Culture Magazine

Review: Ghost Dad (Public House Theatre)

By Chicagotheaterbeat @chitheaterbeat

Review: Ghost Dad (Public House Theatre)   
Ghost Dad:
   A Two Man Hamlet

Adapted and Directed by Griffin Sharps
Public House Theatre, 3914 N. Clark (map)
thru Aug 24  |  tickets: $10-$25   |  more info
Check for half-price tickets 
   Read entire review



Reduced, improvised ‘Hamlet’ is hilariously reimagined


Review: Ghost Dad (Public House Theatre)


The Ghost Men presents


Ghost Dad

Review by Keith Glab

Fear not, theater patrons. Ghost Dad is not a stage adaptation of the 1990 comedy that stars Bill Cosby. Instead, it’s a barebones, two-man re-imagining of Hamlet that incorporates both the actual text from William Shakespeare and comedic improvisation.

Bryan Duff and Mitch Salm assume the roles of Hamlet, Ophelia, Gertrude, Claudius, Polonius, Laertes, Horatio, and others in their account of the Prince of Denmark. But it isn’t as though each actor takes half the characters; they both play each character at some point in the evening, constantly switching between roles. The character tics they give are subtle, but generally work well enough to distinguish between the characters if you are familiar with Hamlet. Horatio has a southern drawl, Polonius is bent over holding his lower back, and whoever plays Ophelia dons glasses and speaks in a prim feminine voice. There are no costume changes and the only set is a couple of chairs.

The actors alternate between delivering text from the play and their own remarks, but these insertions are not the only ways in which the work is altered. By reducing the performance to 75 minutes, adaptor Griffin Sharps had to omit quite a bit, changing the story. Some other important alterations include Ophelia being present for Hamlet’s famous “To be or not to be” monolog (which works really well), and a revised ending that sees Hamlet confronted once again by his father’s ghost.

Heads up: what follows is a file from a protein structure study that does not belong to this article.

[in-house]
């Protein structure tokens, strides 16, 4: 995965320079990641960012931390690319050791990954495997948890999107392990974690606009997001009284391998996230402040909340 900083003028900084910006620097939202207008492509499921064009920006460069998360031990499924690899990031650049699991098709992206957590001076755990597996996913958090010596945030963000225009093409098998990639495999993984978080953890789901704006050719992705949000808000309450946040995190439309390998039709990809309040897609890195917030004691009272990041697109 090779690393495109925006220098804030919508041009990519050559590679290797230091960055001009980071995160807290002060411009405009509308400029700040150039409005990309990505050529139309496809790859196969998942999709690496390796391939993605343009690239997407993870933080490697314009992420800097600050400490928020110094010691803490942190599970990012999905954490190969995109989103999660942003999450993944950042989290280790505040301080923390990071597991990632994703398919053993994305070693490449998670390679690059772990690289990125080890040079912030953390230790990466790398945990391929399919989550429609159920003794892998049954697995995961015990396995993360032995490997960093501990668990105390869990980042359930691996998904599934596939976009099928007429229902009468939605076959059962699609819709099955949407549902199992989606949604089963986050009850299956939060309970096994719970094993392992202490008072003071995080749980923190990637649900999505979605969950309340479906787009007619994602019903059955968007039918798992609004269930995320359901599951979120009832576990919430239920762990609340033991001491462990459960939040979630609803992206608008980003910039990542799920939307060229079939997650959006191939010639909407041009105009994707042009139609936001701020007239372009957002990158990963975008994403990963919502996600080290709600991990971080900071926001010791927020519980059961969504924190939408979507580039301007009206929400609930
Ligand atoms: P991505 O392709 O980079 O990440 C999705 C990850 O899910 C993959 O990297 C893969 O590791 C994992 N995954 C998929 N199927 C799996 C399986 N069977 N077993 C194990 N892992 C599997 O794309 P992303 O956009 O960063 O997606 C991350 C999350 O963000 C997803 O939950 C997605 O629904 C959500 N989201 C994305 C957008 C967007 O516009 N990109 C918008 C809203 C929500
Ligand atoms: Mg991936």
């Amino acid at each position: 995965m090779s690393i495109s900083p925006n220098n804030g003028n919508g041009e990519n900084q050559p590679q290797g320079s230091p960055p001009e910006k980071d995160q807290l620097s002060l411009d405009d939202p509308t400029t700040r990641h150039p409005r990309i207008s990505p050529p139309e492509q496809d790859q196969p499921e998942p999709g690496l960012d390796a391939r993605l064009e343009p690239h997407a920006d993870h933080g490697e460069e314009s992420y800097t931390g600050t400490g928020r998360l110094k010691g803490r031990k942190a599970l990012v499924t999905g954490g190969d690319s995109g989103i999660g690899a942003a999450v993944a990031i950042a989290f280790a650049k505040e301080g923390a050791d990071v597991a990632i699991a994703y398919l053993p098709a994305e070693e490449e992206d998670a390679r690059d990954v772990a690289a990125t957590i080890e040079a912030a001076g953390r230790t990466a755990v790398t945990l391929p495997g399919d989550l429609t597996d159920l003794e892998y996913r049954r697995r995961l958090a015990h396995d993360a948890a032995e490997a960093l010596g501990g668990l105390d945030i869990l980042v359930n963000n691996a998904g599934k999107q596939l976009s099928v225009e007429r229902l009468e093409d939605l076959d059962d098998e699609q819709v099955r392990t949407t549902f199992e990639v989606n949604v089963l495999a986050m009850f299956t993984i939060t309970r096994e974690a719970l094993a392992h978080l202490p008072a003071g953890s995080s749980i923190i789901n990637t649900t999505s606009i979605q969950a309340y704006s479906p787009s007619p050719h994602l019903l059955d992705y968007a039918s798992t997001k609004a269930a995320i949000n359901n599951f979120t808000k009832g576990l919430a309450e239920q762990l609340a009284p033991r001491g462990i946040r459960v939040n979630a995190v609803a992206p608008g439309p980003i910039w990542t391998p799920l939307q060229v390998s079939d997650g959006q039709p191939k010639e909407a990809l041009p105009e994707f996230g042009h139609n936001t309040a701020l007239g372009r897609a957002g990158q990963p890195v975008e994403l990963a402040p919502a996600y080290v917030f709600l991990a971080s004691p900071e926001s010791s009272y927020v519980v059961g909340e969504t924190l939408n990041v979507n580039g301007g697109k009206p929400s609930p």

Some of the improvised bits run too long, such as Horatio running around the stage and searching for Hamlet or Hamlet’s obstinate confrontation of Gertrude. Other bits work well and could be extended, such as Polonius spewing ceaseless platitudes of advice to Laertes or Ophelia rehearsing asking Hamlet out on a date. Hopefully, after a few more performances, the actors will be better able to read the audience and adjust as necessary. Mitch Salm nails a scene in which he runs around backstage portraying all of the tragedians, then enters as each of the members of the court going to see the play within the play (within the play). A couple of unexpected occurrences opening night were handled rather well by the actors – they acknowledged some late-seated audience members and involved them in what was happening at the time, plus reacted to a Public House Theatre staff member finally closing a main door to the theater space that remained open following an exit.

There’s a good energy to the entire performance. Duff and Salm have good comedic instincts and can find humor both in outrageous physical comedy and in deadpan delivery. In a couple of instances they get caught playing for laughs rather than the truth of the scene, but these are exceptions.

The Ghost Men execute a solid concept quite well. You could only do this sort of reprise with a story as well-known and rich in character relationships as Hamlet. Ghost Dad is a fun and unique take on a classic that is well worth the minimal time investment.


Rating: ★★★



Ghost Dad continues through August 24th at Public House Theatre, 3914 N. Clark (map), with performances Thursdays-Saturdays at 7:30ppm.  Tickets are $10-$15, and are available by phone (800-650-6449) or online through (check for half-price tickets at More information at  (Running time: 75 minutes, NO intermission)

Review: Ghost Dad (Public House Theatre)




Bryan Duff, Mitch Salm

behind the scenes

Griffin Sharps (director); Kevin Reader (executive producer); Chad Pickett (board operator)


Back to Featured Articles on Logo Paperblog